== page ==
[page 81]  







Stephan F. Miescher





In June of 1943, the Registrar of the Abetifi Native Tribunal recorded the following claim by plaintiff {kyeame Kwame Ansong against defendant Kwaku Ansong in the record book of this small customary court in what is now Ghana:


The plaintiff [{kyeame Kwame Ansong] claims that defendant [Kwaku Ansong, should] show cause why the [plaintiff] is not liable to declare before the Tribunal that plaintiff is the bona fide and undisputed owner of all that piece or parcel of land situated being and lying at Oboyan near Abetifi (Presbyterian Mission Station) and bounded by the properties of the late Kofi Suoman, Madam Obyaa, late Madam Kru; a land with a compound house and its messuages and other appurtenances thereto built some time ago by the plaintiff for his mother Akosua Okyeraa late of Abetifi.[2]

[page 82]  

Both sides in this case agreed on the following events. About twenty years earlier, the plaintiff - an {kyeame (spokesperson) of the Ad[ntenhene of Kwawu[3] - had a house built at a cost of £52 for his late mother, Akosua Okyeraa, in the Christian Quarters of Abetifi. After his mother died, the {kyeame made an attempt to sell the house in order to recover some of his debt. His brothers, however, did not permit the {kyeame to part with the house. The brothers met under the mediation of their abusua (matrilineage) chief, Akwamuhene Kwabena Adofo, to find a compromise. One brother, Yao Charles, brought the {kyeame £13, for which a receipt was issued, in order to cover some of the {kyeame's debt on the house. The receipt of £13 was presented to the Tribunal as crucial evidence of a money transaction between Yao Charles and the {kyeame.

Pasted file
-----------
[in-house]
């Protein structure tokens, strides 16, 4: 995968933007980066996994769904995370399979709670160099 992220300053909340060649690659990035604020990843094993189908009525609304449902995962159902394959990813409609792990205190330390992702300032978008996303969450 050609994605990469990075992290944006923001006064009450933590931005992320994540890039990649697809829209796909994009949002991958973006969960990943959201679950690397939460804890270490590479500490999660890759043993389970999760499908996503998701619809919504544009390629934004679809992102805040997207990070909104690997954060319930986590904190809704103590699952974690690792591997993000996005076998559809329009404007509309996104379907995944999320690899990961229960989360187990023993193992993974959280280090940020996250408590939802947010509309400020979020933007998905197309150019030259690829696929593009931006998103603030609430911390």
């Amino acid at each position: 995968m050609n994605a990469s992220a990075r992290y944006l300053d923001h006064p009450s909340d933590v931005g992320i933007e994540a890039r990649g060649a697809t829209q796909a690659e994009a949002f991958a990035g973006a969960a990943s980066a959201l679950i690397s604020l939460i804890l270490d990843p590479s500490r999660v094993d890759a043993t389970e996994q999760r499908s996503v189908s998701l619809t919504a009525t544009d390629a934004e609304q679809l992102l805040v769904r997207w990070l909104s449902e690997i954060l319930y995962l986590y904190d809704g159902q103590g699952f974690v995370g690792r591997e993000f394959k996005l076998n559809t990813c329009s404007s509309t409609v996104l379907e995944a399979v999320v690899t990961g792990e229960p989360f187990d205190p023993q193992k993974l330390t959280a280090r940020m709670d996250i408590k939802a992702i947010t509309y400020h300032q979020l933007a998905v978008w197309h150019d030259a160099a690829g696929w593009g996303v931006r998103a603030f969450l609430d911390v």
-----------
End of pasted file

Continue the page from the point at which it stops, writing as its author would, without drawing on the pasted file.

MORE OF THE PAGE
This dispute over the ownership of the house, as it was brought to the Tribunal, rested on two different readings of the receipt. The plaintiff, {kyeame Ansong, saw the receipt as acknowledgement that Yao Charles, on behalf of his brothers and the abusua, had given him £13 to help repay the loan on the house. Since the brothers had contributed £13 to the outstanding debt, the house became, according to the {kyeame, property of his whole abusua. The defendant, Kwaku Ansong, presented a different reading of this receipt to the Tribunal. He maintained that the receipt was a part-payment of £13 for the purchase of the house by Kwasi Akuamoa - one of the brothers of the {kyeame - who had sent the money to the {kyeame through Yao Charles; hence Kwasi Akuamoa had become the owner of the house. After this alleged sale of the disputed house, Kwasi Akuamoa had occupied the house with his wife and children until he died. The disputed house was inherited patrilineally - as defendant Kwaku Ansong explained to the Tribunal - by the children of the late Kwasi Akuamoa.[4] Defendant Kwaku Ansong was the brother-in-law of Kwasi Akuamoa; he represented the interests of the late Kwasi Akuamoa's children as their w[fa (maternal uncle).


Kwaku Ansong's interpretation of ownership and succession was vehemently disputed [page 83] by the {kyeame, who stated that the house was never sold and still belonged to his abusua. In order to underline his abusua's claim, the {kyeame had sworn an affidavit before the District Commissioner of Kwawu confirming the abusua's ownership of the house; the {kyeame presented a copy of the affidavit to the Tribunal as evidence. The {kyeame demanded that Kwaku Ansong prove the alleged sale of the house. This led the Tribunal to issue a summons calling Kwaku Ansong to testify, thereby initiating the present case.